Last modified: Wednesday, October 1, 2008
Venus, Jupiter and Saturn highlight October
FOR IMMEDIATE RELEASE
Oct. 1, 2008
BLOOMINGTON, Ind. -- Venus will appear low in the west-southwest after sunset during October, gradually moving higher as twilight fades. This beautiful "evening star" has probably provoked more UFO reports than any other object in the night sky. When the dazzling white planet passes just north of the bright orange star Antares on Oct. 26, you'll need binoculars to keep the star from being overwhelmed by the glare of its much brighter companion.
Jupiter will gleam far to the upper left (south) of Venus at dusk, pale compared with the evening star but brighter than any actual star. The distance between the two planets will shrink by half as the month advances, and they will have a close encounter near the end of November.
As dawn brightens, Saturn will be well up in the east-southeast, noticeably dimmer than usual because its rings have now closed to only a few degrees from edgewise for the first time in 12 years. Escorting Saturn on its upper right (south) will be the bright star Regulus in the constellation Leo the Lion.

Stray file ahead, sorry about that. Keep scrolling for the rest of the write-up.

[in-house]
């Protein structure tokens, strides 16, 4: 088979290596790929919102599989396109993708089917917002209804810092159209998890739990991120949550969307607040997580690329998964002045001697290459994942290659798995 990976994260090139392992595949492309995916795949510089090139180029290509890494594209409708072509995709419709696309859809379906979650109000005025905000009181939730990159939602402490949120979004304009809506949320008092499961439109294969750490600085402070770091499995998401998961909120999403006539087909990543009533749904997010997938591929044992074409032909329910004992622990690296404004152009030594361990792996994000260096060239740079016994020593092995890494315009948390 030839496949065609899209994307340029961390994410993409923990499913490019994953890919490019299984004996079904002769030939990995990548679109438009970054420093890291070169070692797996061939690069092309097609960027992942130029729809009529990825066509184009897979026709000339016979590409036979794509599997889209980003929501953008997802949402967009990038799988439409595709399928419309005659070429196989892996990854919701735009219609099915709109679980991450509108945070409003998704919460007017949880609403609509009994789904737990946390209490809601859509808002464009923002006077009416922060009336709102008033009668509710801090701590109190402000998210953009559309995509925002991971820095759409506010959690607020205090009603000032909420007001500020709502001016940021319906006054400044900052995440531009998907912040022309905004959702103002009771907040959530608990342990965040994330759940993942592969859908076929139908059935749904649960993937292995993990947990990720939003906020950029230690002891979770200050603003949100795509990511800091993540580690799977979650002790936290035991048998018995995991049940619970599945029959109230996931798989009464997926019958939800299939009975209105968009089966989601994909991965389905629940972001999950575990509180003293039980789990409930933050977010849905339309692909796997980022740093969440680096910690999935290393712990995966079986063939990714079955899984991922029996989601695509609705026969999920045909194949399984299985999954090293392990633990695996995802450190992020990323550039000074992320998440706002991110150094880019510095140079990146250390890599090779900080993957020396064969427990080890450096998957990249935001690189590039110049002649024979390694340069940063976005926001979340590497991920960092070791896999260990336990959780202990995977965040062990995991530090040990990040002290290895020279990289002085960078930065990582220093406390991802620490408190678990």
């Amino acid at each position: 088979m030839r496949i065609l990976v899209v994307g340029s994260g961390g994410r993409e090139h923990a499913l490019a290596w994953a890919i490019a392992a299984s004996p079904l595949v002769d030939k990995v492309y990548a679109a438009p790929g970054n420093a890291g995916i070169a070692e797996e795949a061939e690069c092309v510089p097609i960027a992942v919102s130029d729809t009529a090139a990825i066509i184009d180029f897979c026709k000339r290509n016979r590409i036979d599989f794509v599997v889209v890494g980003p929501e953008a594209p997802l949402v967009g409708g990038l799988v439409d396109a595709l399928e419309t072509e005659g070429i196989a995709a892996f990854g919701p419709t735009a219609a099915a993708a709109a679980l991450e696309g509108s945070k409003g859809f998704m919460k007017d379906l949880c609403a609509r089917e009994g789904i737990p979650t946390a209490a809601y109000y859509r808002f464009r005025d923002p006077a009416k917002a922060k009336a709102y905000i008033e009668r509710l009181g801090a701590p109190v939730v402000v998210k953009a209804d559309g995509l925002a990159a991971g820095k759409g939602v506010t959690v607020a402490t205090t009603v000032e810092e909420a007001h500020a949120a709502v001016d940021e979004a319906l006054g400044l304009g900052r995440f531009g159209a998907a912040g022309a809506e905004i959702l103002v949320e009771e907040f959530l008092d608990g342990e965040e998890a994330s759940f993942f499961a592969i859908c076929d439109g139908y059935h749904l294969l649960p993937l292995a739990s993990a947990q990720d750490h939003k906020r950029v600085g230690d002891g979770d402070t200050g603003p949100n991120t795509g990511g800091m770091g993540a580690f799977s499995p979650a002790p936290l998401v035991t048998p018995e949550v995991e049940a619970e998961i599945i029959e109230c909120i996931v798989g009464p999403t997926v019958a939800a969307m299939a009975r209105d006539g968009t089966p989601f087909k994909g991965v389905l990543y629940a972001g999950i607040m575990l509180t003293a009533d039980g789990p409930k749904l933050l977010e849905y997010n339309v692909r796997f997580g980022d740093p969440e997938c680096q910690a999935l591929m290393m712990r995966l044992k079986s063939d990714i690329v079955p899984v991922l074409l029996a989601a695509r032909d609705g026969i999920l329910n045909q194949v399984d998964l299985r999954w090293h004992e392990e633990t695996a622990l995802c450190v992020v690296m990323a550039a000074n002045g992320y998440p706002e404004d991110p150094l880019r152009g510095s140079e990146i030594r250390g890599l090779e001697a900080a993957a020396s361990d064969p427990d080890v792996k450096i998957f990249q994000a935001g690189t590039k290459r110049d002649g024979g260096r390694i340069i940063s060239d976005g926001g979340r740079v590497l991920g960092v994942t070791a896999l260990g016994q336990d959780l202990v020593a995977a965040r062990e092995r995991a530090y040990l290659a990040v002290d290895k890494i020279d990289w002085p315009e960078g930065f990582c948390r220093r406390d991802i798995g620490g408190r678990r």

Mercury, the innermost planet, will pass between Earth and the sun into the morning sky on Oct. 6. By midmonth, Mercury will be visible above the eastern horizon a half hour before sunrise. It will be highest on Oct. 22, brightening each day and easy to find. It will continue to be a pretty sight for the rest of the month, accompanied by the bright white star Spica to its lower right (south). This will be Mercury's best morning appearance of the year for mid-northern latitudes.
Mars will be sinking into the afterglow of sunset as October begins. For the next few months, the red planet will be out of sight as it travels behind the sun.
The Orionid meteor shower will peak before the first light of dawn on Oct. 21. Moonlight will obscure the fainter meteors, but observers with a dark sky may see a dozen meteors per hour and perhaps more. The Orionids appear to originate from the familiar constellation Orion the Hunter. Orion will rise before midnight in the east-southeast, and the number of meteors will increase as it gets higher above the horizon. The shower will be active from Oct. 2 to Nov. 7, with the number of meteors gradually increasing from the start and declining after the peak. The Orionid meteors are dust particles from Halley's Comet, left behind in the comet's orbit.
The moon will be at first quarter on Oct. 7, full on Oct. 14, at third quarter on Oct. 21 and new on Oct. 28.